New York's flirt with charcuterie looks here to stay

 28 Oct 2015 - 0:00

New York's flirt with charcuterie looks here to stay

New York: Some New York shopkeepers worry that a boom in artisanal meat could be on the skids over heightened cancer fears, but well-heeled customers say they have no intention of ditching processed meat.

The warning from the World Health Organization that processed meats increase the risk of colorectal cancer and that red meat "probably" does too has put noses out of joint.

"It sucks," says a clearly annoyed staff member at one of New York's most reputed charcuteries.

He doesn't want his name or that of his establishment in the press, fearing "bad publicity."

But for now his bottom line hasn't changed and interestingly, his customers seem unfazed about the threat of contracting bowel cancer from his servings.

"You can get cancer from a lot of things," sniffed John, who regularly buys sausages from the shop.

"Life causes cancer. We're all gonna die anyway," agreed Steven Sebbane, another customer.

According to OECD figures, only Australia eats more meat than the United States, which in 2013 chowed down 200.6 pounds (91 kilos) per person of beef, veal, lamb and poultry.

The charcuterie business has boomed in New York thanks in part to German, Polish and Ukrainian immigrants, and a new trend for quality food with a veneer of sophistication.

Cured meats and artisanal sausages have followed cheese, bread and beer in attracting a growing fan base among the uber-wealthy and the middle class hipster crowd harking after authenticity.

"It has definitely grown as interest in cheese has grown," said George Wright, head monger at Murray's, a smart cheese and charcuterie outlet at Manhattan's glitzy Grand Central station.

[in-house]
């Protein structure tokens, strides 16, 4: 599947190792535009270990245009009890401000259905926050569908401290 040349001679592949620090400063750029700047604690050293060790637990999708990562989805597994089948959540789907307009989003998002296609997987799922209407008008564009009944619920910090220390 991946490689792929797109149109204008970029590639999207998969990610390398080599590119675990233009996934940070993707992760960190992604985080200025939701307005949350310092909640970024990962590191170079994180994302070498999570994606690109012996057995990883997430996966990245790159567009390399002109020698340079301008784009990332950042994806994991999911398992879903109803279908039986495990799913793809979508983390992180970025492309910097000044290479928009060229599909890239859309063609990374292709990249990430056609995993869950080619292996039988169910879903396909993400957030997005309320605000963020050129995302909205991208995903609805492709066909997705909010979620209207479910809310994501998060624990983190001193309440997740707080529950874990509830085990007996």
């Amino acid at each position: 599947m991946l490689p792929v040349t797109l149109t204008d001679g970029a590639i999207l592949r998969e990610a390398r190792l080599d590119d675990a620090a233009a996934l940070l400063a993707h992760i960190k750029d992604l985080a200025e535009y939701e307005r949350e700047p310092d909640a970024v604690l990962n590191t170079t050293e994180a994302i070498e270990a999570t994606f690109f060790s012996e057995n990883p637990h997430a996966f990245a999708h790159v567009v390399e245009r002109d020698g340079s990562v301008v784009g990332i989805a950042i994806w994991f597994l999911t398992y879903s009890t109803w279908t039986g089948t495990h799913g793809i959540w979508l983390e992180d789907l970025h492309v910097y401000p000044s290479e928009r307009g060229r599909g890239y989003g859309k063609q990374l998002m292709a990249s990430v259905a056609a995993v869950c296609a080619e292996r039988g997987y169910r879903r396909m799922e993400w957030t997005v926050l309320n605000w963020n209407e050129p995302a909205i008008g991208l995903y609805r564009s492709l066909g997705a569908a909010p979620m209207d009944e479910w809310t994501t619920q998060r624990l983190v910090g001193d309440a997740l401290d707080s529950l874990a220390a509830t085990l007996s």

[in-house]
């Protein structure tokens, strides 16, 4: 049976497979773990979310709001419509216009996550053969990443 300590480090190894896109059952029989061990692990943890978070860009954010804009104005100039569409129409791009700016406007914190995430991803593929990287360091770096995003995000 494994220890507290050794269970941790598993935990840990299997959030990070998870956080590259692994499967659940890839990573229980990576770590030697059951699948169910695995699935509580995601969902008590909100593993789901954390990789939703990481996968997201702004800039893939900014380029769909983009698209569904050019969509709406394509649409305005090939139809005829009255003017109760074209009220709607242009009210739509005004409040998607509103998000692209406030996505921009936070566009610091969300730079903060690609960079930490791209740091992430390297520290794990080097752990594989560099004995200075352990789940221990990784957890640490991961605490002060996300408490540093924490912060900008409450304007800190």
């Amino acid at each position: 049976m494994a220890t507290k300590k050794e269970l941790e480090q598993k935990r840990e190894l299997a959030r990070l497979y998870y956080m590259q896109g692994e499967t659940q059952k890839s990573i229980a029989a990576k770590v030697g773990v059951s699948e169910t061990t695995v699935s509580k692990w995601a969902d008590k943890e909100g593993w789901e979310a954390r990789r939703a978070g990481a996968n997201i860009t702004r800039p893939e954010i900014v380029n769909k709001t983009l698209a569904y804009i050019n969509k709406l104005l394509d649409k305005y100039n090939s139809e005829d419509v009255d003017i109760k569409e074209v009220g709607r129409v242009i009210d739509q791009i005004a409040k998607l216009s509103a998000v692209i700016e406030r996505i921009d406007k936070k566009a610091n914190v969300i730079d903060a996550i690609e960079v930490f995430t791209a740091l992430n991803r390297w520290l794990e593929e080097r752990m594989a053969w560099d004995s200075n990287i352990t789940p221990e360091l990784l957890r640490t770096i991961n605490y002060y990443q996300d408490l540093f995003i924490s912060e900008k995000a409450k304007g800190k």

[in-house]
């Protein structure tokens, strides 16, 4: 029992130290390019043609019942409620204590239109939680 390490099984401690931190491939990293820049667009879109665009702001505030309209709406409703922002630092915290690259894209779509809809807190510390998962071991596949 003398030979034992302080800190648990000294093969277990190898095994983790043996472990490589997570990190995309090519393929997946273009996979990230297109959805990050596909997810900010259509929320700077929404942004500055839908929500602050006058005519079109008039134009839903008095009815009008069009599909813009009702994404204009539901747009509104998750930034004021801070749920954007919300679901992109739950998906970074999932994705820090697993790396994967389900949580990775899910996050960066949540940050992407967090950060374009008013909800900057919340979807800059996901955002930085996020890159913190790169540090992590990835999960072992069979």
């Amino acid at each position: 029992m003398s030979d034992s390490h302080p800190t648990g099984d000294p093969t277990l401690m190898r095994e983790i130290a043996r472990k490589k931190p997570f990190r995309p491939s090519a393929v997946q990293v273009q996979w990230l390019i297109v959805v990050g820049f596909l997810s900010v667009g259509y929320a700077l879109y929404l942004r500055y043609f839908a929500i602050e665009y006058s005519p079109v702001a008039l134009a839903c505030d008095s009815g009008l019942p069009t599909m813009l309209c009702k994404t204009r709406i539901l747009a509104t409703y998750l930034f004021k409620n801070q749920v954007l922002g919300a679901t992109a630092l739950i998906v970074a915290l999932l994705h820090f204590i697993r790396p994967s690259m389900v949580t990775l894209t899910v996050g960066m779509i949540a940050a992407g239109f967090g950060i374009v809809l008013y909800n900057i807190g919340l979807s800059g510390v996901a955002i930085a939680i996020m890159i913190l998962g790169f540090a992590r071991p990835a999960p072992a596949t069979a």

"As they (cheese shops) expand their cheese displays they expand their meat displays, and yeah, I think it is something that has become a lot more popular," he said.

Quality and moderation

The niche market in New York is not governed by price, but by quality and perception that artisanal products are preferable to mass-produced meats made from questionable ingredients.

But the WHO's International Agency for Research on Cancer appeared to lump all producers of processed meats -- including dried meat like beef jerky -- in the same category.

"I thought that to buy it there would be better than from the supermarket," said Christina outside Schaller and Weber, a famous charcuterie on New York's well-to-do Upper East Side.

The demand for quality comes at a cost, with artisanal products more expensive to produce than those on the mass market.

"We are absolutely at a disadvantage compared to brands like Boar's Head or Smithfield, but their concerns are different from ours," said Ben Turley, a founder of The Meat Hook, a butcher-charcuterie that opened in 2009 in Williamsburg, the trendiest neighborhood in Brooklyn.

"They look to the bottom line. They want to make their product as cheap as possible to make their accessibility greater."

The Meat Hook sources meat from local farmers which grass-feed their livestock, which represents only three percent of the US market, says Turley.

He says the cost of his products are "not far from Whole Foods" the organic US supermarket chain which has since expanded to Britain and Canada.

"Studies such as this one and the one last month by Consumer Reports are much more damning of the conventional system than ours," said Turley.

Other customers stress quantity over quality.

"We very rarely buy processed or cured meat, so this is a one-time special, said Archana Dwivedi, who works at the United Nations as she shopped at Grand Central.

"I think what the news told us was everything in moderation as long as you don't have too much. I think I'm in line with that so I'm not too worried."

AFP